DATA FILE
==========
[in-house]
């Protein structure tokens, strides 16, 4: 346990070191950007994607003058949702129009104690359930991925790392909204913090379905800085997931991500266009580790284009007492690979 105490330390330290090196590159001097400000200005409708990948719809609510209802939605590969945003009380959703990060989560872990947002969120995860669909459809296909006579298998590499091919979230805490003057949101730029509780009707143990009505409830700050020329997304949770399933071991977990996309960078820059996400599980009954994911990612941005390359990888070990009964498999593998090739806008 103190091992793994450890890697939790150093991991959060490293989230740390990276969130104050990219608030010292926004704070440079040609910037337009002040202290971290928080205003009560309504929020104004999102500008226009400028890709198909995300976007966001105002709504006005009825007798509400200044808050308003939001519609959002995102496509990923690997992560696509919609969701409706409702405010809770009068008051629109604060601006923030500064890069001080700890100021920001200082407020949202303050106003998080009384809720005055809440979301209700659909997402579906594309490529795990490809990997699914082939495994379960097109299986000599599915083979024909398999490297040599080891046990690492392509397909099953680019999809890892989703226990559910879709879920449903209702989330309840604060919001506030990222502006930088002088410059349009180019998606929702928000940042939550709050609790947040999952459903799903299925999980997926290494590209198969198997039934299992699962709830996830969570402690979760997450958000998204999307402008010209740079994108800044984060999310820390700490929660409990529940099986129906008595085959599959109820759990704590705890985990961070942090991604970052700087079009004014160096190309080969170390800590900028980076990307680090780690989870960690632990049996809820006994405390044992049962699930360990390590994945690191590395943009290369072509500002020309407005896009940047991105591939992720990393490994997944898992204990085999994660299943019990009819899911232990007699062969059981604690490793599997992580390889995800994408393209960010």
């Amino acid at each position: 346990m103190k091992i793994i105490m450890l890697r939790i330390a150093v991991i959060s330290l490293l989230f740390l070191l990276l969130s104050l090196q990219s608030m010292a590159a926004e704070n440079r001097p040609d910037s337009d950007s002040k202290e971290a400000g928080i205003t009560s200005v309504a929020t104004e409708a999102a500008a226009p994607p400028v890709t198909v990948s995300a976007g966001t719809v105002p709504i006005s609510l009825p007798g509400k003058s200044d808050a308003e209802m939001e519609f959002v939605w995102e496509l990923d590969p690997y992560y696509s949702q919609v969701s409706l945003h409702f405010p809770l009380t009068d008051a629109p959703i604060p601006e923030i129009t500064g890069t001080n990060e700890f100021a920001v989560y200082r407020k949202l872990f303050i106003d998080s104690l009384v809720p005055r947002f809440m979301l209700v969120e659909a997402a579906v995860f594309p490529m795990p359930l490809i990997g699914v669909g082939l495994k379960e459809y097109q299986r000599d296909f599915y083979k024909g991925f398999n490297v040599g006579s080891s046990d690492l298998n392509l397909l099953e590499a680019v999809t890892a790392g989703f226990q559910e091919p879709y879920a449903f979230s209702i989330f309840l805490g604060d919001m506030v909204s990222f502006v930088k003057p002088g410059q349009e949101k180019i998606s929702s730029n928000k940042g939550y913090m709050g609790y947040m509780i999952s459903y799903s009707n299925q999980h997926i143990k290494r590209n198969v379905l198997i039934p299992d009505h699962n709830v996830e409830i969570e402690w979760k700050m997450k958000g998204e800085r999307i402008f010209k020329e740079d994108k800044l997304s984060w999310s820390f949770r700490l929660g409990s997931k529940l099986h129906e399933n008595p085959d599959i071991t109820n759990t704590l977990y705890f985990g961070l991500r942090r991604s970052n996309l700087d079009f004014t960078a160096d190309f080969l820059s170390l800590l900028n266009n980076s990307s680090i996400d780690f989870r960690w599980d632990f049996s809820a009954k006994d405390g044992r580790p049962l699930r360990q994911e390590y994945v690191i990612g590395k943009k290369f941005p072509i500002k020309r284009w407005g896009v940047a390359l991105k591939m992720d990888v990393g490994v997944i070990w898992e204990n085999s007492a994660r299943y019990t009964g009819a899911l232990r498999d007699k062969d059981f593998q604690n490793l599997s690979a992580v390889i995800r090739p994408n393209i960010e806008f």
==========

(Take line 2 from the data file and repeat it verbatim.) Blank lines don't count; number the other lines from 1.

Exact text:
């Protein structure tokens, strides 16, 4: 346990070191950007994607003058949702129009104690359930991925790392909204913090379905800085997931991500266009580790284009007492690979 105490330390330290090196590159001097400000200005409708990948719809609510209802939605590969945003009380959703990060989560872990947002969120995860669909459809296909006579298998590499091919979230805490003057949101730029509780009707143990009505409830700050020329997304949770399933071991977990996309960078820059996400599980009954994911990612941005390359990888070990009964498999593998090739806008 103190091992793994450890890697939790150093991991959060490293989230740390990276969130104050990219608030010292926004704070440079040609910037337009002040202290971290928080205003009560309504929020104004999102500008226009400028890709198909995300976007966001105002709504006005009825007798509400200044808050308003939001519609959002995102496509990923690997992560696509919609969701409706409702405010809770009068008051629109604060601006923030500064890069001080700890100021920001200082407020949202303050106003998080009384809720005055809440979301209700659909997402579906594309490529795990490809990997699914082939495994379960097109299986000599599915083979024909398999490297040599080891046990690492392509397909099953680019999809890892989703226990559910879709879920449903209702989330309840604060919001506030990222502006930088002088410059349009180019998606929702928000940042939550709050609790947040999952459903799903299925999980997926290494590209198969198997039934299992699962709830996830969570402690979760997450958000998204999307402008010209740079994108800044984060999310820390700490929660409990529940099986129906008595085959599959109820759990704590705890985990961070942090991604970052700087079009004014160096190309080969170390800590900028980076990307680090780690989870960690632990049996809820006994405390044992049962699930360990390590994945690191590395943009290369072509500002020309407005896009940047991105591939992720990393490994997944898992204990085999994660299943019990009819899911232990007699062969059981604690490793599997992580390889995800994408393209960010």